Administrative Unit: Dairy Science
College/School: College of Agricultural and Life Sciences
Admitting Plans: M.S., Ph.D.
Degrees Offered: M.S., Ph.D.
Minors and Certificates: Doctoral Minor
The Department of Dairy Science offers one of the most comprehensive dairy science graduate programs in the country. Faculty interests and research funding in dairy science span diverse areas of focus. Fundamental training in basic science fields related to these phases of dairy science is required. Minimum admissions requirements of the Graduate School must be met. Specific degree requirements are available from the department.
Students are offered a challenging research and educational opportunity in well-equipped laboratories with modern instrumentation. Students in dairy cattle nutrition may work in collaboration with laboratories of the U.S. Dairy Forage Research Center as well as those of the dairy science department. Dairy cattle at four locations are maintained by the department for both intensive and extensive experimental work.
Research is directed toward gaining greater understanding of the biology of dairy species with emphasis on dairy cattle, and improving usefulness of these species to society by modifying milk composition, improving animal health, assessing environmental impact, and enhancing economic efficiency. Current research emphases include developing and using molecular markers and genome maps to improve accuracy of selection and speed the rate of genetic improvement; developing and applying statistical methods for estimating genetic merit of individual animals and genetic parameters of populations from performance records; studying digestive and metabolic processes in lactating ruminants to improve production efficiency and health; enhancing utilization of forage nutrients by high-producing cows through modifications of the forage plants, harvesting and storage methods, and supplemental ration ingredients; development of reproduction management programs that optimize facility and profitability of dairy farms; understanding regulation of ovarian function and the regulation of fertility in lactating dairy cows; developing and evaluating milking, feeding, record-keeping, and decision and organizational systems that contribute to profitable dairy enterprises in a changing dairy economy; management factors affecting animal health and well-being.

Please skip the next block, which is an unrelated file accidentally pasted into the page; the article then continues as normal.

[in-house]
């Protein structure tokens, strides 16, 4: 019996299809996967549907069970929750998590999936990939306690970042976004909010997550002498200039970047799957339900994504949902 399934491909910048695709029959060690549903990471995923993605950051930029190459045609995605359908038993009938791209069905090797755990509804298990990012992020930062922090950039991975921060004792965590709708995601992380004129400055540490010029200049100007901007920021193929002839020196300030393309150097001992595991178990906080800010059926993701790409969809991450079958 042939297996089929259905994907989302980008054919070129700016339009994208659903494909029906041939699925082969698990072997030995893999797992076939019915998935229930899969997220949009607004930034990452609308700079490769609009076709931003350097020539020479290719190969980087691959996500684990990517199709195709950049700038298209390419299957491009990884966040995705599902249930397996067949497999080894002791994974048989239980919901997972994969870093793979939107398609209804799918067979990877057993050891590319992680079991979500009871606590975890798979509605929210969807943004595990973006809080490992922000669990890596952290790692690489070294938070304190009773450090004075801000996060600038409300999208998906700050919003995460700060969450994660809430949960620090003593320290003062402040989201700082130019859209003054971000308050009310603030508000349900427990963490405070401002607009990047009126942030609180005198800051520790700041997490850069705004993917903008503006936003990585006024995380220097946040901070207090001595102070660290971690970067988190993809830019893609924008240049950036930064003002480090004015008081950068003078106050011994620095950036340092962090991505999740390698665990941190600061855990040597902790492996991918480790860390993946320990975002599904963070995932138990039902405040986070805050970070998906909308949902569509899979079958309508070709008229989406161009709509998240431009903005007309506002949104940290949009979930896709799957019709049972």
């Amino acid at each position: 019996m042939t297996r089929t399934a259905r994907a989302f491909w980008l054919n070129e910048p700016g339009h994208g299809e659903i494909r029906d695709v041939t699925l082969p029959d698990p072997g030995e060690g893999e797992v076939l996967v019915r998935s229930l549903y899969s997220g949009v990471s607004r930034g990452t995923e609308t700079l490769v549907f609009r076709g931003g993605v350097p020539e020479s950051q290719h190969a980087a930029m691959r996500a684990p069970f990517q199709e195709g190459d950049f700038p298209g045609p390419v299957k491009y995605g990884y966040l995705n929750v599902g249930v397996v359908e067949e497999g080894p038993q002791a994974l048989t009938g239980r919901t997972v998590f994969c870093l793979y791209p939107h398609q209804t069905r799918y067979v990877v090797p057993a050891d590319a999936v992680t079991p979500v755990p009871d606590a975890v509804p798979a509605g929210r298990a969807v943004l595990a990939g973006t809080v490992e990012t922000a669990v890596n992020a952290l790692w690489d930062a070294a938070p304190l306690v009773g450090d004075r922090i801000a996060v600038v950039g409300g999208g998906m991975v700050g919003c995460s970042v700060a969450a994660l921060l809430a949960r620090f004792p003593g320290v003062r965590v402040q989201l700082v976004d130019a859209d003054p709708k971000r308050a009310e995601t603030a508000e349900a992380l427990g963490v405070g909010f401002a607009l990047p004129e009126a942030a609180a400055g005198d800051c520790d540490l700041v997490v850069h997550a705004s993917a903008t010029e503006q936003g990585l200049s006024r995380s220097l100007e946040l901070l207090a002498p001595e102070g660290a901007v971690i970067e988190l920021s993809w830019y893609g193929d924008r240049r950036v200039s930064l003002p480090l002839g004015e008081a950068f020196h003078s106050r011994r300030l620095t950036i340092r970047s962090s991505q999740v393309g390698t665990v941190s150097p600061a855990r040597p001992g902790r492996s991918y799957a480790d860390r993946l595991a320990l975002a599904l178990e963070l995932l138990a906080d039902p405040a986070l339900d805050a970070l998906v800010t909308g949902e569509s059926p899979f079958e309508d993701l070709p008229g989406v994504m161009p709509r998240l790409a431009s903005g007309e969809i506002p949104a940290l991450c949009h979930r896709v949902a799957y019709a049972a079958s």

About one-half of the department graduate students are domestic students, with two-thirds of those students Wisconsin residents, one-third out-of-state students, and one-half of the graduate students are international students. This diversity brings a national and global perspective to research, instruction, extension, and cultural understanding.